Although anthracene is a centrosymmetric molecule (which is symmetry forbidden from producing SHG), SHG spectra were obtained at the hexane/water interface.  The origin of this signal has two possible sources; an asymmetry induced in the molecule arising from its orientation and solvation at the surface, or quadrupolar contributions to the SHG signal from the anthracene molecules, which imply that not all of the SHG signal is coming from the interfacial region.  The square root of the SHG intensity (proportional to the number of molecules) is not consistent with the surface tension results, indicating molecular re-orientations are occurring as the surface layer of anthracene packs.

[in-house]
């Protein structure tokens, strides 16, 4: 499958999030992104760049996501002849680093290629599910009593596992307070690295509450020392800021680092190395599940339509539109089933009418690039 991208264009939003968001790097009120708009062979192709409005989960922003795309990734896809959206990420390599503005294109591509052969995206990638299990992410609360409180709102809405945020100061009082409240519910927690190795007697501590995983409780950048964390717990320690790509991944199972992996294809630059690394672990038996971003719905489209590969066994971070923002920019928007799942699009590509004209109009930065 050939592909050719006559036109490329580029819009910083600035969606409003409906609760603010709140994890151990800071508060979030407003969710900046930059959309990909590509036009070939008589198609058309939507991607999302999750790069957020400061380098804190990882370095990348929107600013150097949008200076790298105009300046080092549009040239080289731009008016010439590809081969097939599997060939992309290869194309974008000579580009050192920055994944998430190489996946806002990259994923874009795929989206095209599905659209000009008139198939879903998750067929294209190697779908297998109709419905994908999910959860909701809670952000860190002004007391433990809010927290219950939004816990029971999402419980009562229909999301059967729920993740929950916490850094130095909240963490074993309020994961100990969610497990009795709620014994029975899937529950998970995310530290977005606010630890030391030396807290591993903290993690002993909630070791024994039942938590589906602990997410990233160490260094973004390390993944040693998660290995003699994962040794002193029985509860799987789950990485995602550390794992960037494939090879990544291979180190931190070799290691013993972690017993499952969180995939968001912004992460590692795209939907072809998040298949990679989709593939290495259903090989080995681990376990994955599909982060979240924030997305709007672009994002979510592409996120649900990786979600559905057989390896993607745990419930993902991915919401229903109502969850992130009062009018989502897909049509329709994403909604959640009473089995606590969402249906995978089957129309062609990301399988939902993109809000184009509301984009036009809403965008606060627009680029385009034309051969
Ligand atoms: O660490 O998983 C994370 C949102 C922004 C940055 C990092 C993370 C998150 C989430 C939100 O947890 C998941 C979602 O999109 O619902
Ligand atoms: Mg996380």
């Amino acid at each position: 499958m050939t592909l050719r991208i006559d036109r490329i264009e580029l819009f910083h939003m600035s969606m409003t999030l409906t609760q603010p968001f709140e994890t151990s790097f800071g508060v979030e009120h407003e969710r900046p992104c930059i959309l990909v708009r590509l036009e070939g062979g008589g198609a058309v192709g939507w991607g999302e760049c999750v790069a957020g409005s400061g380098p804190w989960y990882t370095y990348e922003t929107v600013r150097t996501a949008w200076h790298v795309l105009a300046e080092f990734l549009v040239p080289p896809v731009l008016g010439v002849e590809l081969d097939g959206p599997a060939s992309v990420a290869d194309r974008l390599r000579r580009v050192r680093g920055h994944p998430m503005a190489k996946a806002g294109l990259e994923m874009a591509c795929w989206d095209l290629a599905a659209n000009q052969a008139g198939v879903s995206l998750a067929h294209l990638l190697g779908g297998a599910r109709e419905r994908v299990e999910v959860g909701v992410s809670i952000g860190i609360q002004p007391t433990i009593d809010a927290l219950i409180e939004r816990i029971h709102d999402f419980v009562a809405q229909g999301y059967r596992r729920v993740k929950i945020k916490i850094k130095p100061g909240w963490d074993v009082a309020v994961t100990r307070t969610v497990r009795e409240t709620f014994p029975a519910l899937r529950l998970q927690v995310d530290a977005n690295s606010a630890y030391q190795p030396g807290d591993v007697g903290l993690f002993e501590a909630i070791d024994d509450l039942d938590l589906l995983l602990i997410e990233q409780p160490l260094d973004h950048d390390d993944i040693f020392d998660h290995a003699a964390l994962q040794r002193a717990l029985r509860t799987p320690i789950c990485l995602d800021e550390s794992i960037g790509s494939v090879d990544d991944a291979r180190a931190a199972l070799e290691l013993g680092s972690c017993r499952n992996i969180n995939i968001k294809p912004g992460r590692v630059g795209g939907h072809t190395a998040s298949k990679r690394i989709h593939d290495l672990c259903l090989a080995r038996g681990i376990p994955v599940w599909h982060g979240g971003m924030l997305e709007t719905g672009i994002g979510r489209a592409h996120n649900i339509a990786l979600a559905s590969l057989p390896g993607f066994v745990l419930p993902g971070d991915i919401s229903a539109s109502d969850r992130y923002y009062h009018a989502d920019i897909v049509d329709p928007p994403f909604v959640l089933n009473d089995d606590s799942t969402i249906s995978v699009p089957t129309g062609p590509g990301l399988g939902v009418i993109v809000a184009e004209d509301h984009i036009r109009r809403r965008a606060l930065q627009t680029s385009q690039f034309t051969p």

Both the surface tension and the SHG spectral intensity indicate that the DBF has the sparsest surface coverage, even at maximum surface coverage.  From the spectra and surface tension, there appears to be little or no molecular re-orientation which occurs as the surface layer packs.  This seemingly fixed orientation likely arises from the strong potential DBF has for hydrogen bonding with the aqueous phase, providing a fixed orientation, rather than one that changes as the molecules pack.  Molecular dynamics simulations would help elucidate the specific molecular orientations present at this interface.